Chemotherapy, one of the principal approaches for cancer patients, plays a crucial role in controlling tumor progression. Clinically, tumors reveal a satisfactory response following the first exposure to the chemotherapeutic drugs in treatment. However, most tumors sooner or later become resistant to even chemically unrelated anticancer agents after repeated treatment. The reduced drug accumulation in tumor cells is considered one of the significant mechanisms by decreasing drug permeability and/or increasing active efflux (pumping out) of the drugs across the cell membrane. The mechanisms of treatment failure of chemotherapeutic drugs have been investigated, including drug efflux, which is mediated by extracellular vesicles (EVs). Exosomes, a subset of EVs with a size range of 40 – 150 nm and a lipid bilayer membrane, can be released by all cell types. They mediate specific cell-to-cell interactions and activate signaling pathways in cells they either fuse with or interact with, including cancer cells. Exosomal RNAs are heterogeneous in size but enriched in small RNAs, such as miRNAs. In the primary tumor microenvironment, cancer-secreted exosomes and miRNAs can be internalized by other cell types. MiRNAs loaded in these exosomes might be transferred to recipient niche cells to exert genome-wide regulation of gene expression. How exosomal miRNAs contribute to the development of drug resistance in the context of the tumor microenvironment has not been fully described.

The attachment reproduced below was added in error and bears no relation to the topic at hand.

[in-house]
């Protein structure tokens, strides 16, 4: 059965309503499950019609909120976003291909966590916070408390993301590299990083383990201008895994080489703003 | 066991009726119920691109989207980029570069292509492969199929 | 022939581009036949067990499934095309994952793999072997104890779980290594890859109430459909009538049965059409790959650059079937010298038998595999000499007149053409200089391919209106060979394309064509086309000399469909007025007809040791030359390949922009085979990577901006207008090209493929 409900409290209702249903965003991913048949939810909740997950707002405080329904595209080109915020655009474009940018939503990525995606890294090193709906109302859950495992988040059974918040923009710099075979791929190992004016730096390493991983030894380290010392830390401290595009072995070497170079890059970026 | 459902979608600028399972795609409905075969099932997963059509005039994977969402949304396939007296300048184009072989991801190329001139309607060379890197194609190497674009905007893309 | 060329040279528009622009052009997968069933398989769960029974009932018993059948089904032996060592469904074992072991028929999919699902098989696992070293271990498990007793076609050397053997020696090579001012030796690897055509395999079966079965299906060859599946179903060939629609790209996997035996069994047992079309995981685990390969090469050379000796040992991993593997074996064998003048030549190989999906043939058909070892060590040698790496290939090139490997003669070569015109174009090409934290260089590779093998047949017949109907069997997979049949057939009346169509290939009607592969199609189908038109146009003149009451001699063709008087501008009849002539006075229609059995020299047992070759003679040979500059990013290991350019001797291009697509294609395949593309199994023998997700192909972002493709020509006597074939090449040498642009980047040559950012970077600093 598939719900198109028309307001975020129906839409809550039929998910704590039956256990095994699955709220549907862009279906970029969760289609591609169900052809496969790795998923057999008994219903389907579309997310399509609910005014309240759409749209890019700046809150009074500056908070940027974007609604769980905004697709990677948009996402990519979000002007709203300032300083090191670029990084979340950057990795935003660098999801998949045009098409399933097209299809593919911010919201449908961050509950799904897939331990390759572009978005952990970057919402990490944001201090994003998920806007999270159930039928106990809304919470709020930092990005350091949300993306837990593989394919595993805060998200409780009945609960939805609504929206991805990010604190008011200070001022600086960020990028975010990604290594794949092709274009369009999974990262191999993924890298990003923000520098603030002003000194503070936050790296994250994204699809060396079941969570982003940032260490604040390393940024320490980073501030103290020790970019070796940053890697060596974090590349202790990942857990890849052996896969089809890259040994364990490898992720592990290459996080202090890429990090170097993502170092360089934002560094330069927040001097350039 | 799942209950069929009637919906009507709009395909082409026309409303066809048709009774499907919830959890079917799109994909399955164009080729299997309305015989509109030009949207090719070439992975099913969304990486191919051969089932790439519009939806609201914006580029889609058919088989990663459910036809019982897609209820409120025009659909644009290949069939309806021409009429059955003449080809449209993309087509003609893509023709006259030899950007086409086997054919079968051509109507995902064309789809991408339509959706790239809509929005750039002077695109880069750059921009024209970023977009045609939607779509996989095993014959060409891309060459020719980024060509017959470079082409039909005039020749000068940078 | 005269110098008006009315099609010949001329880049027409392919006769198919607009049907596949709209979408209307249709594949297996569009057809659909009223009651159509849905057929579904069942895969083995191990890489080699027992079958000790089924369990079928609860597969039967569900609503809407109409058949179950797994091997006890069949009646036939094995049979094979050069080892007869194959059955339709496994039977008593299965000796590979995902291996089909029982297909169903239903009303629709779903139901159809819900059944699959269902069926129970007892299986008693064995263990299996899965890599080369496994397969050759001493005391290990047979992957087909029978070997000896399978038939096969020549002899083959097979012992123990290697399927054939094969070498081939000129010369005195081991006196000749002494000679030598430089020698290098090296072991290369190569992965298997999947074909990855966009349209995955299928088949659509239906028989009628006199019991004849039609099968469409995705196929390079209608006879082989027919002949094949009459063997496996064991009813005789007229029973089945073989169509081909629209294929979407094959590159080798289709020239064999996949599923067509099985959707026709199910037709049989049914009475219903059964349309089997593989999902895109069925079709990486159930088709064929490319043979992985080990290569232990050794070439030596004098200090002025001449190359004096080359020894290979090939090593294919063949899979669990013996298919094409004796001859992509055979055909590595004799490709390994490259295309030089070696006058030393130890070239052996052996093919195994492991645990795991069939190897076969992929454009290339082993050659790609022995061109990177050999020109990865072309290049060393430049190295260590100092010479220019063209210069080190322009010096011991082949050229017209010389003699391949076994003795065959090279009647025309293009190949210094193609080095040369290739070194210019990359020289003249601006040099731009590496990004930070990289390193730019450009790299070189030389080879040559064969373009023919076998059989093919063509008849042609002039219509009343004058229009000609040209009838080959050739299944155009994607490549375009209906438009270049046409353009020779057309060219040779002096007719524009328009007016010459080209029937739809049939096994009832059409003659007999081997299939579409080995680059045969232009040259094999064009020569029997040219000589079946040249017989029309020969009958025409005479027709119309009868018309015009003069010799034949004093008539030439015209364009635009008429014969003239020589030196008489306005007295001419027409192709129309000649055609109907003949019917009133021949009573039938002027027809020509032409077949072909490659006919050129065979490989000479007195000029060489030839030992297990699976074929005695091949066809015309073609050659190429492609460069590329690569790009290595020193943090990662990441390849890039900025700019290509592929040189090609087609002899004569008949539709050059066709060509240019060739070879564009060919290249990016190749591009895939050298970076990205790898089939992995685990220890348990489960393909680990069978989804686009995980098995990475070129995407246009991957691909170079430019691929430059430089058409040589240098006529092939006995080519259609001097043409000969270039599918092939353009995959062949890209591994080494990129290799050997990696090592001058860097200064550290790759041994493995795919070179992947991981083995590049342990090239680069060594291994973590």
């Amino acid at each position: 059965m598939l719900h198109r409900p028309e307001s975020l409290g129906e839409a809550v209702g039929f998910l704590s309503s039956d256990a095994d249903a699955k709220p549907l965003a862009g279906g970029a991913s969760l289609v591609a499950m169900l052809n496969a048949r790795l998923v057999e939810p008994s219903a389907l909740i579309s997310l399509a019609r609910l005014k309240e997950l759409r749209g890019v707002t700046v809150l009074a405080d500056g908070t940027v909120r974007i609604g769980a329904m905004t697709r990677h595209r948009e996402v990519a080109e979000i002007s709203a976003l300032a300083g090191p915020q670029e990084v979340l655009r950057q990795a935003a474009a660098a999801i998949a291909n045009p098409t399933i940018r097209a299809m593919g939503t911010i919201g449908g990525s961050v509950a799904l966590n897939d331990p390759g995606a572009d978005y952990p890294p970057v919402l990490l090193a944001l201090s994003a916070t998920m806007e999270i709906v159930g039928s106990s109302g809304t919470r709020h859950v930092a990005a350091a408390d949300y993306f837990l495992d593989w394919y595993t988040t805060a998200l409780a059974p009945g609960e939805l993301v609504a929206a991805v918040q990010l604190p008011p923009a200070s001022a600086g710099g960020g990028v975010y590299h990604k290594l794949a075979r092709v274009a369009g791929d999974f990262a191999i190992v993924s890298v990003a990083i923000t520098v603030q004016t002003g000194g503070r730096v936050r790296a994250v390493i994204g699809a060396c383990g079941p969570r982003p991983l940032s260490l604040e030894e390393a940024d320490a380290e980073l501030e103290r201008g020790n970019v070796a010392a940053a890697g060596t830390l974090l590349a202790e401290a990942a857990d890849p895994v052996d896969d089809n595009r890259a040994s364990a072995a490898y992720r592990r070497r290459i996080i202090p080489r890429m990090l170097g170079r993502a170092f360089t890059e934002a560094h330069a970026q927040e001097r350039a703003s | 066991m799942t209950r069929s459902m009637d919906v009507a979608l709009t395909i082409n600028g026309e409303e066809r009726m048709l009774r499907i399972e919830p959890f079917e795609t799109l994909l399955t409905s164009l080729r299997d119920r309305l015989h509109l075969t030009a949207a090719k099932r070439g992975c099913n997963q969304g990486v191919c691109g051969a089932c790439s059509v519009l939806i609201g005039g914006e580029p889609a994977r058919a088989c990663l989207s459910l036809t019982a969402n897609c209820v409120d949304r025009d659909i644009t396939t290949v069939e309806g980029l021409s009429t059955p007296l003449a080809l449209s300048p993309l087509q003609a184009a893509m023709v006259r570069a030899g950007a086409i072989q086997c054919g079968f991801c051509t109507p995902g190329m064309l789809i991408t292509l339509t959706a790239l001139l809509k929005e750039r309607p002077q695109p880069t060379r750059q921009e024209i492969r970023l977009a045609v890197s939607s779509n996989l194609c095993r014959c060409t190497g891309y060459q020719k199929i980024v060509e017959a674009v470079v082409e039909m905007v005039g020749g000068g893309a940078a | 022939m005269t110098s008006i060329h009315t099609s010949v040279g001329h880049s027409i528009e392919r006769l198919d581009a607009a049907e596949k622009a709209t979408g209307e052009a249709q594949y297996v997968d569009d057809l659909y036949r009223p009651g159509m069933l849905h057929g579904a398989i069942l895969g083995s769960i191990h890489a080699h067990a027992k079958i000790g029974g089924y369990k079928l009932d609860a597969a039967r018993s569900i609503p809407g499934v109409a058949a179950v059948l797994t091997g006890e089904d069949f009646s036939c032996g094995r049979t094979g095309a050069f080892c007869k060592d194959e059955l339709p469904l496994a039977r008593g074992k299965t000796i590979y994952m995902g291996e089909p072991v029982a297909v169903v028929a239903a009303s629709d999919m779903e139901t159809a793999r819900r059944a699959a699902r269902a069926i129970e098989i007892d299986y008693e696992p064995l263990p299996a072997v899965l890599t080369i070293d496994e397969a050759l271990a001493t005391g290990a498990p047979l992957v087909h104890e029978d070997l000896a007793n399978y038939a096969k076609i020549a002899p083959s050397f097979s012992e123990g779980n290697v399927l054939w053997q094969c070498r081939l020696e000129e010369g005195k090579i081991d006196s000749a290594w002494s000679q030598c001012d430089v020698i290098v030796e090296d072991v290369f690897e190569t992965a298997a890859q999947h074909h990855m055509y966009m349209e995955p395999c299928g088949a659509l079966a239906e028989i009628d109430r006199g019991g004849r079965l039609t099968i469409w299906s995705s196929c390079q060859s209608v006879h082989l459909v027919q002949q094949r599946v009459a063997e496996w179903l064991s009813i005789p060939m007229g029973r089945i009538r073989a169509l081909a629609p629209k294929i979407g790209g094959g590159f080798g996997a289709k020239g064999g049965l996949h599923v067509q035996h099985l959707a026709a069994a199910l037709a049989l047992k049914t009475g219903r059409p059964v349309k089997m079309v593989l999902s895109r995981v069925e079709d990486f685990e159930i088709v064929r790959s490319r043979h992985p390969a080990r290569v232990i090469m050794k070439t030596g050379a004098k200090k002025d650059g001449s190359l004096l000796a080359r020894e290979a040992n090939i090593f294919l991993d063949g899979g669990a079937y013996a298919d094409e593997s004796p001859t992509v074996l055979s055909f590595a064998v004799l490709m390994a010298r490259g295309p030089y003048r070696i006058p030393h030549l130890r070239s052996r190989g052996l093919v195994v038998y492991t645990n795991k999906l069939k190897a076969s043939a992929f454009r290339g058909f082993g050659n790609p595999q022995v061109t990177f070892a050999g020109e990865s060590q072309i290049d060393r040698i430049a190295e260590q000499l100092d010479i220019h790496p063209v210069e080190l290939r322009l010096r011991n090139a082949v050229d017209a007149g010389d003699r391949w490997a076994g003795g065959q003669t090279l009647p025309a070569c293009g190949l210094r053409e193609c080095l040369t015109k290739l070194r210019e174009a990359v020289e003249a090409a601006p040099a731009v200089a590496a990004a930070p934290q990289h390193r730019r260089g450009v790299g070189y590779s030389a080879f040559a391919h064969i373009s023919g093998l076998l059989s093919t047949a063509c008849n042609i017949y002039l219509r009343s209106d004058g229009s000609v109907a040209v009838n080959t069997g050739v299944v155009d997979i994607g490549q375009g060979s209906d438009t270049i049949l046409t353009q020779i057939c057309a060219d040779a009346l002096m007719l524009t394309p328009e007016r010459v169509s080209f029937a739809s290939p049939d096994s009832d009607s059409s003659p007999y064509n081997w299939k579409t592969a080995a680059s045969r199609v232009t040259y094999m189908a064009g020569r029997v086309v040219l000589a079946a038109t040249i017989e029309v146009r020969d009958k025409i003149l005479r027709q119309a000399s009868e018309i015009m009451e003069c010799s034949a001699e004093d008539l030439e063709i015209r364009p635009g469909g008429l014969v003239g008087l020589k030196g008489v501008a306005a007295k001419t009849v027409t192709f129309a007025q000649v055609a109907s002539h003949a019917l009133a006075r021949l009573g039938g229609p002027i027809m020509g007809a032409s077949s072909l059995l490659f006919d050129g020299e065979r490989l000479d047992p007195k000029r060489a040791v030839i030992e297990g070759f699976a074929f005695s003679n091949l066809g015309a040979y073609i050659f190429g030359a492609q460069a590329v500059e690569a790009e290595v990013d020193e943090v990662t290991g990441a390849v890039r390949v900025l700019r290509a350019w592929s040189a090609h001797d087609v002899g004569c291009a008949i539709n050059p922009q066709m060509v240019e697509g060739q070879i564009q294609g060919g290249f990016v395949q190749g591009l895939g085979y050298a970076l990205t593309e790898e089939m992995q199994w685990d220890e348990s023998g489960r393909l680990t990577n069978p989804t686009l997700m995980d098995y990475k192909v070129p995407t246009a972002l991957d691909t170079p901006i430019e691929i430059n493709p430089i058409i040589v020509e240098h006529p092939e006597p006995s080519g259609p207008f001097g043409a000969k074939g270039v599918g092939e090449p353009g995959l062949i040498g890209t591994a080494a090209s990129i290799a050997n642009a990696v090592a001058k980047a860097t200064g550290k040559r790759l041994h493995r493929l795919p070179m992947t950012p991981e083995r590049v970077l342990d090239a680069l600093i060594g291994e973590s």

The proposed function of exosomal microRNA in the regulation of tumor progression and chemotherapy resistance.